JOHN LAYMAN, UMD Professor Emeritus, Physics and Science Education & Donor
Theater has the luxury of generating re-creations and interpretations of events and ideas plucked from all of history and from the imaginations of men and women. Fortunately, on extraordinary occasions, theater will create new history to be savored by history’s creators and those of us privileged to be present.
The history generated that evening may have begun within our group in the Clarice Smith Center, but one cannot tell where it has gone from there.
RUTH WATKINS, Theatre major, UMD School of Theatre, Dance, and Performance Studies, Marketing major, UMD Robert H. Smith School of Business
I spent my last semester abroad in London, which was fantastic and I was able to do it partially because I had received a scholarship from the donors at the Clarice Smith Center.
The best part was seeing that there is an audience for the kind of theater I want to do.
HELEN HUANG, Costume and Set Designer, UMD Professor, School of Theatre, Dance, and Performance
As a costume designer who emigrated from China to the United States, I always find a personal connection with plays in which the protagonist is searching for his or her place in the world.
…this play changed my perspective on the meaning of home…
LAREE ASHLEY LENTZ, MFA Costume Design 2012, UMD School of Theatre, Dance, and Performance Studies, Costume Designer for A Midsummer Night’s Dream/仲夏夜之梦
Last May I embarked on an international journey that opened my eyes to a new culture when, along with a few designers and UMD theatre faculty, I had the amazing opportunity to visit Beijing.
…I learned the importance of expression and the simplicity of line.
HASAN ELAHI, Media Artist, UMD Professor of Digital Media
I work in a field where I don’t really know what field I work in. And I’m okay with that. I’m fascinated by work that challenges my ideas and my preconceived notions, things that really take me out of a comfort zone. I’m okay with just being an artist. It allows me to jump from place to place to place to place to place, or from content to content, without having to categorize what kind of response people should have to what it is that I do.
Hearing Kronos Quartet really made me rethink what music is.
DAVID C. DRISKELL, Artist and Art Historian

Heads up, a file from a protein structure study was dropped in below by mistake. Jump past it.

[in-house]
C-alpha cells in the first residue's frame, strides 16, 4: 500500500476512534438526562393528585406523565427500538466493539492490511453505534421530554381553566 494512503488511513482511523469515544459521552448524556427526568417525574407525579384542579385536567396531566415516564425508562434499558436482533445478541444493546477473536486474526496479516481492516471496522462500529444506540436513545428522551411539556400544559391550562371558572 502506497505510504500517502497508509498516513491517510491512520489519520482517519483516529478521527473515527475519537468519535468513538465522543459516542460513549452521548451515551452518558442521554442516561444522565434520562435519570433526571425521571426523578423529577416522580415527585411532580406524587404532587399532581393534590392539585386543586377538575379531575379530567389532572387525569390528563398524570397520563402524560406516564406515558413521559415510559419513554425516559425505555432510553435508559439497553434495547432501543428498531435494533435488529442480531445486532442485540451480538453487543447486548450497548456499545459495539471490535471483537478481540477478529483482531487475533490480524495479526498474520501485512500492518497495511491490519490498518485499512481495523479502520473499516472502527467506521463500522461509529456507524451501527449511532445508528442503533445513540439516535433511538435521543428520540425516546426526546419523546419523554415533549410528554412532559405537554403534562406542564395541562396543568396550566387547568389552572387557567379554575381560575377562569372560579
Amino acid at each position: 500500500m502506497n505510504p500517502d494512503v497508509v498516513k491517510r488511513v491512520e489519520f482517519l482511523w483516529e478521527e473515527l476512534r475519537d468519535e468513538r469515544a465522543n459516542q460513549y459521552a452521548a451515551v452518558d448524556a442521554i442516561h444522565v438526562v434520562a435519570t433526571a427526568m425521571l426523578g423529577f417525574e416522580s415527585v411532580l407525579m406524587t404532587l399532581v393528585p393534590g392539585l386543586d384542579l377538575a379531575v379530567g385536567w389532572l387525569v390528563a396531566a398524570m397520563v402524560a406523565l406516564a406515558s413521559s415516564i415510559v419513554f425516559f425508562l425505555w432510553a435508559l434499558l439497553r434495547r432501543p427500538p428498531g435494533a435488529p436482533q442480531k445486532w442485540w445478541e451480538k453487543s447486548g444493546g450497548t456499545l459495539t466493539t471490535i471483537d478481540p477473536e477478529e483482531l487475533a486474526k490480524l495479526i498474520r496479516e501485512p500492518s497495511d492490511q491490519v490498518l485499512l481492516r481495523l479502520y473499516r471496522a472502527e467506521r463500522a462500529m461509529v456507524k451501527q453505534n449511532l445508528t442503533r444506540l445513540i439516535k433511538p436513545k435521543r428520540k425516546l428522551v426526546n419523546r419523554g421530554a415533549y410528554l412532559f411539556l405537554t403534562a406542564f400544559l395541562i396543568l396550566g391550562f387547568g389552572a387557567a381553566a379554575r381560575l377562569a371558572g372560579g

It was 1964 and, as a young professor at Howard University in the Department of Art, I had a grant to travel to Europe. It was my first visit to Europe; I started out in Greece. And I wanted to recount some of my classical education, specifically Greek theater, so I went to the amphitheater at the base of the Acropolis to see a performance of The Birds by Aristophanes.
…the arts are universal. They move beyond barriers…
I love the moment where you see something happen on stage, or backstage, when the person gets it, when it clicks. Moments like that happen all the time at the Clarice Smith Center.
I get to watch students have those ‘aha’ moments and I see all the work that has gone into it…
FAEDRA CARPENTER, Dramaturg, UMD Assistant Professor, UMD School of Theatre, Dance, and Performance Studies
In 1995 my dear friend and mentor took me to see the Off-Broadway production of Bring in ’da Noise, Bring in ’da Funk. It was early in my career as a professional dramaturg and my mentor thought this much-touted piece would help me gain a greater understanding of the possibilities of devised theatre.
This total merging of the sensory and the cerebral helped me realize, fully, the power of performance…
BILL DORLAND, UMD Professor of Physics, Honors College Director
I grew up in rural Arkansas trailer parks. Our house had wheels and we used them! By the time I was eight, we had lived in 16 different towns and probably because of this nomadic lifestyle, I had no connection to the performing arts.
I had never seen modern dance or heard music… Chills ran up and down my spine!
KENNETH ELPUS, Assistant Professor of Music Education, UMD School of Music
I was directing a choir of high school students in rehearsal of a contemporary piece called A Boy and A Girl by Eric Whitacre, which is an English translation of a poem by Octavio Paz.
…working with young voices, college age and even younger, is such a magical experience.